for zinc and cuprous chloride for silver chloride were merely equivalent substitutions, it would follow that the resulting device -- Adams' -- would have equivalent operating characteristics. But it does not. The court below found, and the Government apparently admits, that the Adams battery, "wholly unexpectedly," has shown "certain valuable operating advantages over other batteries," while those from which it is claimed to have been copied were long ago discarded. Moreover, most of the batteries relied upon by the Government were of a completely different type, designed to give intermittent power and characterized by an absence of internal action when not in use. Some provided current at voltages which declined fairly proportionately with time. [ Footnote 4 ] Others were so-called standard cells which, though producing a constant voltage, were of use principally for calibration or measurement purposes. Such cells cannot be used as sources of power. [ Footnote 5 ] For these reasons, we find no equivalency. [ Footnote 6 ]
We conclude the Adams battery was also nonobvious. As we have seen, the operating characteristics of the Adams battery have been shown to have been unexpected, and to have far surpassed then-existing wet batteries. Despite the fact that each of the elements of the Adams battery was well known in the prior art, to combine
them as did Adams required that a person reasonably skilled in the prior art must ignore that (1) batteries which continued to operate on an open circuit and which heated in normal use were not practical; and (2) water-activated batteries were successful only when combined with electrolytes detrimental to the use of magnesium. These long-accepted factors, when taken together, would, we believe, deter any investigation into such a combination as is used by Adams. This is not to say that one who merely finds new uses for old inventions by shutting his eyes to their prior disadvantages thereby discovers a patentable innovation. We do say, however, that known disadvantages in old devices which would naturally discourage the search for new inventions may be taken into account in determining obviousness.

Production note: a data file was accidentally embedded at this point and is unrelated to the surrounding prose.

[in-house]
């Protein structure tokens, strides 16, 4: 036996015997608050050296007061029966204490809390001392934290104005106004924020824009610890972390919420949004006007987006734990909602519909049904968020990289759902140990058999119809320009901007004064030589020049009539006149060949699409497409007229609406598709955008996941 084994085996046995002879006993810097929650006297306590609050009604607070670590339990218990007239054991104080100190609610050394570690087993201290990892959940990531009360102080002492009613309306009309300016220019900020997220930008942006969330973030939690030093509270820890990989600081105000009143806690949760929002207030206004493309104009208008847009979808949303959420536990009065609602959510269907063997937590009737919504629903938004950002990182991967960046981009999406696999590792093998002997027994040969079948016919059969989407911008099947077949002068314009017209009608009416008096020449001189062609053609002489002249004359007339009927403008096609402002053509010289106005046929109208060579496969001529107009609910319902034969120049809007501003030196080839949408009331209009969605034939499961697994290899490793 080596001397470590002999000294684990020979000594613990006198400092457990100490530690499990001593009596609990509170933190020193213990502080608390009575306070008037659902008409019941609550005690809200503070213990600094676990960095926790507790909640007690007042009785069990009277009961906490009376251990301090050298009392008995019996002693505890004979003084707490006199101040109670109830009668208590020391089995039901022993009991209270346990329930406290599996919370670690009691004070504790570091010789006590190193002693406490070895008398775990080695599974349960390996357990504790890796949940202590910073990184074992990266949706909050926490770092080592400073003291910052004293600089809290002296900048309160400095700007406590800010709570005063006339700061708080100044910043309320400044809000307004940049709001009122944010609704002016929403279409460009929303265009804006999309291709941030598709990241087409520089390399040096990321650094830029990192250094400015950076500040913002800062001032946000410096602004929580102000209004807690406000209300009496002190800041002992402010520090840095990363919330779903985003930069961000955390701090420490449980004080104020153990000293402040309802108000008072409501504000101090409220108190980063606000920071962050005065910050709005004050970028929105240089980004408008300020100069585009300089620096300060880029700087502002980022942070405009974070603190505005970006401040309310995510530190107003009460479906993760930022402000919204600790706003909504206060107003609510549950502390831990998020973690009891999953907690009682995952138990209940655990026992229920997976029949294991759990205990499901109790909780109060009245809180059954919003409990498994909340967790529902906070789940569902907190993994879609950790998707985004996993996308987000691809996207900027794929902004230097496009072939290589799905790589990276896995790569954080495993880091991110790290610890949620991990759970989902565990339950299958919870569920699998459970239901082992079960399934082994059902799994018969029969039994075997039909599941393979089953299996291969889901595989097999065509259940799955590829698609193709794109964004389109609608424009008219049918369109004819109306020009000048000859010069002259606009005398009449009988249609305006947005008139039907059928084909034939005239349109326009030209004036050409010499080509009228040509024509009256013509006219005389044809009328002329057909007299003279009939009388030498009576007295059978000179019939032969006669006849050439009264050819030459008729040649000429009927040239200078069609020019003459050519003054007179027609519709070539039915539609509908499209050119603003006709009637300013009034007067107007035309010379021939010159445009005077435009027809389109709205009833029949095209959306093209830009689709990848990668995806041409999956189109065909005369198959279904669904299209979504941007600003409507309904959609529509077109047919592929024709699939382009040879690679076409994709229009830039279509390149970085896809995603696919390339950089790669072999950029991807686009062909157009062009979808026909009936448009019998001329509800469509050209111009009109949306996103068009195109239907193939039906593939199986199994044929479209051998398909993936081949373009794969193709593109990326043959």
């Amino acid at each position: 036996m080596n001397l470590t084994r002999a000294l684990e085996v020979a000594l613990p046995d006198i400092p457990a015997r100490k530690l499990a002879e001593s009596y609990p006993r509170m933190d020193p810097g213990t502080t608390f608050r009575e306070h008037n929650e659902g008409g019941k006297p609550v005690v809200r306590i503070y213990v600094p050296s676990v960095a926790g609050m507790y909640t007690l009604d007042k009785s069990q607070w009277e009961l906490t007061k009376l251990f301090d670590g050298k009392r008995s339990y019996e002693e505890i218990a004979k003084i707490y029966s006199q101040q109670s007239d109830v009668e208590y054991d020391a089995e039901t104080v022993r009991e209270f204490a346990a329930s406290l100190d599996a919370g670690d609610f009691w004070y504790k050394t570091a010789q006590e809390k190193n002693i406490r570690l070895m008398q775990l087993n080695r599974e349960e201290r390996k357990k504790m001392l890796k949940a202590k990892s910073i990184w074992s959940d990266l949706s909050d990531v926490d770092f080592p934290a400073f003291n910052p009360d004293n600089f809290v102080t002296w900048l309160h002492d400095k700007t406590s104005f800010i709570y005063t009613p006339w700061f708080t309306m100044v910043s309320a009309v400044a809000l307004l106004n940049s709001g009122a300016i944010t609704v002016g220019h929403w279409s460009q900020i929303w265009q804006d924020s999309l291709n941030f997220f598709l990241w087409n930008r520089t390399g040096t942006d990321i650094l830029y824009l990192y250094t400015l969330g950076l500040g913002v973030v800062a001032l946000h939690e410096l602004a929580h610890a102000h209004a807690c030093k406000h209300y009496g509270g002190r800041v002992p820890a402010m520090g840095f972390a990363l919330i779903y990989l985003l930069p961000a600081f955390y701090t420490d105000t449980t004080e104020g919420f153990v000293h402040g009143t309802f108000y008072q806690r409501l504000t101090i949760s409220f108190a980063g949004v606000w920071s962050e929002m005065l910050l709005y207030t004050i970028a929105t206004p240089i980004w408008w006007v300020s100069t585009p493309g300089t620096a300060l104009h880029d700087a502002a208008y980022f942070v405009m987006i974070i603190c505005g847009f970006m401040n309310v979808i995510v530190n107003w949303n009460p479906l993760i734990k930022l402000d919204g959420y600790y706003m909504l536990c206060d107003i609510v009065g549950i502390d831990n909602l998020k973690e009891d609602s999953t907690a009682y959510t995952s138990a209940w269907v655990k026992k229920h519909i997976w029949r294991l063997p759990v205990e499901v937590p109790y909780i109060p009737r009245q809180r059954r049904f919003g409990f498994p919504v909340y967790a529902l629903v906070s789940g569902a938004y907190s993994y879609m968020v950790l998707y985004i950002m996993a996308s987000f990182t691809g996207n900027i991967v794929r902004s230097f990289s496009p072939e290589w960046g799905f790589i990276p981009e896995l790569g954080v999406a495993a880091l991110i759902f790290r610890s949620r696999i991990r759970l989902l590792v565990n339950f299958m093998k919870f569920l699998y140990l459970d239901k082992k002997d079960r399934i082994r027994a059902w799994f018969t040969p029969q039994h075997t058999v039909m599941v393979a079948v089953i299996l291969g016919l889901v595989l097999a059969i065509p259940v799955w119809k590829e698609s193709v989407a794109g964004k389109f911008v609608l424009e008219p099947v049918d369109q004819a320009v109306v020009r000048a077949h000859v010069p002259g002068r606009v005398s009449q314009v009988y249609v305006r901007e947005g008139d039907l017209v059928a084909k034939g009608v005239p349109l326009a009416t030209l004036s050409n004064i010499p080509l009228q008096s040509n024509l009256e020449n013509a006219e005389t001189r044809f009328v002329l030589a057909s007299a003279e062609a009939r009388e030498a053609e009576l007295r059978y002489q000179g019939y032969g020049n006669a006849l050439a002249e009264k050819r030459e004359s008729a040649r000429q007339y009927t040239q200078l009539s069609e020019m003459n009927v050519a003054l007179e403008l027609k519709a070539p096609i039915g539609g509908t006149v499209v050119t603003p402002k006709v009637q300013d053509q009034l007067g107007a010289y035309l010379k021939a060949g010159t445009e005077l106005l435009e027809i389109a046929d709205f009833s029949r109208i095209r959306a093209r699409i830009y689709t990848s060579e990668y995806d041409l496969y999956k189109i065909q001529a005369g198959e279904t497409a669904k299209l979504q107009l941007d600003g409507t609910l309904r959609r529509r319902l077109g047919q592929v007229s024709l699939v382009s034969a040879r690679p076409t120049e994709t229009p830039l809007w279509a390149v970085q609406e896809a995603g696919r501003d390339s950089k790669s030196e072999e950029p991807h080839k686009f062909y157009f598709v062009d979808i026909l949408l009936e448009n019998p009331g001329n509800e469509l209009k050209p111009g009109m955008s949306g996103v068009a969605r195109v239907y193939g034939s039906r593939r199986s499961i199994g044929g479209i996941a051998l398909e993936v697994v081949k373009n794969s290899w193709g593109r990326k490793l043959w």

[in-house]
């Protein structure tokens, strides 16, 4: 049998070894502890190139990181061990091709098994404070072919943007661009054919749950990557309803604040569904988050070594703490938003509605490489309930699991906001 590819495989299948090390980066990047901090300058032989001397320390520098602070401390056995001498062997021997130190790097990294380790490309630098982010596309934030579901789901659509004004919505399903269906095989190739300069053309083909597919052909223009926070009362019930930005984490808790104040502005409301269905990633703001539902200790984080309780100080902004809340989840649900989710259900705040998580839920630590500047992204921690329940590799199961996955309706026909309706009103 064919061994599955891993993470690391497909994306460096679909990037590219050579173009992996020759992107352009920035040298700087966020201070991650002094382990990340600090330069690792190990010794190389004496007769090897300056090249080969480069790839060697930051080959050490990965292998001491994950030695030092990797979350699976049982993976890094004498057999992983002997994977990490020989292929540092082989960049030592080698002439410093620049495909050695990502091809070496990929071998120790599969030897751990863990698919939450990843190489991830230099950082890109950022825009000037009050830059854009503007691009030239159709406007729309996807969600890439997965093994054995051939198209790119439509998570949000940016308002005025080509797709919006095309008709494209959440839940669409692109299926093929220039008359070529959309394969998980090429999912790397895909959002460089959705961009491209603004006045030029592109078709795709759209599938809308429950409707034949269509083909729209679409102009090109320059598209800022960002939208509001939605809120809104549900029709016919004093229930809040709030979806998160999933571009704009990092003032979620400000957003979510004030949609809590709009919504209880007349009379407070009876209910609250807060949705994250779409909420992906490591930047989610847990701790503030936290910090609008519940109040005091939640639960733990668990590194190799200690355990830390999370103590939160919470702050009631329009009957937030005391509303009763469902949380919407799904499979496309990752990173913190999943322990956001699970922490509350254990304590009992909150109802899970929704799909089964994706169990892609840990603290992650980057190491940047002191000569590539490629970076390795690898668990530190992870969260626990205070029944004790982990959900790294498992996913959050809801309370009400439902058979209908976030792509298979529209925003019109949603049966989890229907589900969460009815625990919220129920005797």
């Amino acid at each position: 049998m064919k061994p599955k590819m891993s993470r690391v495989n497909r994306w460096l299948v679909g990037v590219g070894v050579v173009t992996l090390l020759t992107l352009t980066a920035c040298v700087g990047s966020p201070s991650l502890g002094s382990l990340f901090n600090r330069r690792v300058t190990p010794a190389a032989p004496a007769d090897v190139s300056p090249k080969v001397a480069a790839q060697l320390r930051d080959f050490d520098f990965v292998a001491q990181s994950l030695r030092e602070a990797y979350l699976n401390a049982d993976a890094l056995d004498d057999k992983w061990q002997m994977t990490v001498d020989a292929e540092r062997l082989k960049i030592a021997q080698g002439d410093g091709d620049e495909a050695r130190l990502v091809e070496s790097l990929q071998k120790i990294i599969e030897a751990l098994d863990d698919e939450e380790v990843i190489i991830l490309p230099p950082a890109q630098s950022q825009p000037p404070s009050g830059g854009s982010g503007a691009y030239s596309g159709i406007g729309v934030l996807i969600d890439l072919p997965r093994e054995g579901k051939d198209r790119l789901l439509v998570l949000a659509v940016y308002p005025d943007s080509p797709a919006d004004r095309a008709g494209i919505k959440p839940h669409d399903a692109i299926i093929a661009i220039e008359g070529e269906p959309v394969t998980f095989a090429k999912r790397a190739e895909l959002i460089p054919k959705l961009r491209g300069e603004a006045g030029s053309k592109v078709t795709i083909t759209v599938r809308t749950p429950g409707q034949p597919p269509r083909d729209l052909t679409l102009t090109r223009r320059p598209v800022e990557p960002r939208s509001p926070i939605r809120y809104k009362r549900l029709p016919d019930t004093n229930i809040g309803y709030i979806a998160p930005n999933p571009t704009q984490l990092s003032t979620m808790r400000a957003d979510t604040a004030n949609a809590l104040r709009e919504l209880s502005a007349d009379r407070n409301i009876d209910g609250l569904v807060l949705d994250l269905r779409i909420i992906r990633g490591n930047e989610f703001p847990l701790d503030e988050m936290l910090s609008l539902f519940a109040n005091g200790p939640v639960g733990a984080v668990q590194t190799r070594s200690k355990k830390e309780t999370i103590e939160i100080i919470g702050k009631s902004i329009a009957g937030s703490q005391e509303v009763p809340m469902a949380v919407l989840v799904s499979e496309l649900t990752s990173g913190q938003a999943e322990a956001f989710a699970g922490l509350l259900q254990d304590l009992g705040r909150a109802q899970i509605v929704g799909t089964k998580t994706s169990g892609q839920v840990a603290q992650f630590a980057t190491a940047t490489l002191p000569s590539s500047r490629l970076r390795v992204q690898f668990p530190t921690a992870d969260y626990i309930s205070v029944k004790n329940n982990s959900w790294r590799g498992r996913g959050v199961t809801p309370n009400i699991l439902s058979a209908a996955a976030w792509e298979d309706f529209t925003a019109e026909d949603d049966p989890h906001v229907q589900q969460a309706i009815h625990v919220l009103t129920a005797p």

Nor are these the only factors bearing on the question of obviousness. We have seen that, at the time Adams perfected his invention, noted experts expressed disbelief in it. Several of the same experts subsequently recognized the significance of the Adams invention, some even patenting improvements on the same system. Fischbach et al., U.S. Patent No. 2,636,060 (1953). Furthermore, in a crowded art replete with a century and a half of advancement, the Patent Office found not one reference to cite against the Adams application. Against the subsequently issued improvement patents to Fischbach, supra, and to Chubb, U.S. Reissue Patent No. 23,883 (1954), it found but three references prior to Adams -- none of which are relied upon by the Government.
We conclude that the Adams patent is valid. The judgment of the Court of Claims is affirmed. It is so ordered.
MR. JUSTICE WHITE dissents.
MR. JUSTICE FORTAS took no part in the consideration or decision of this case.
[ Footnote 1 ]
Where a timely motion is filed, the time in such cases runs from the date of the order overruling the motion. See Department of Banking v. Pink, 317 U. S. 264 , 317 U. S. 267 (1942); United States v. Crescent Amusement Co., 323 U. S. 173 , 323 U. S. 177 (1944); Forman v. United States, 361 U. S. 416 , 361 U. S. 426 (1960).
[ Footnote 2 ]
The references are listed in the opinion of the Court of Claims, 330 F.2d at 631, 165 Ct.Cl. at 590.
[ Footnote 3 ]
Niaudet, Elementary Treatise on Electric Batteries (Fishback translation 1880); Hayes U.S.Patent No. 282,634 (1883); Wood U.S.Patent No. 1,696,873 (1928); Codd, Practical Primary Cells (London 1929); Wensky British Patent No. 49 of 1891; and Skrivanoff British Patent No. 4,341 (1880).
[ Footnote 4 ]
It is interesting to note in this connection that, in testing the Adams cell, the Signal Corps compared it with batteries of this type. The graphical results of the comparison are shown in respondents' brief, p. 51.
[ Footnote 5 ]
The standard text in the art states: "The best answer to the oft-repeated question: How much current can I draw from my standard cell?' is `None.'" Vinal, Primary Batteries, p. 212 (New York 1950); see also Ruben U.S. Patent No. 1,920,151 (1933).
[ Footnote 6 ]
In their motion to dismiss the writ of certiorari as improvidently granted, respondents asserted that the Government was estopped to claim equivalency of cuprous chloride and silver chloride. We find no merit in this contention, and therefore deny the motion.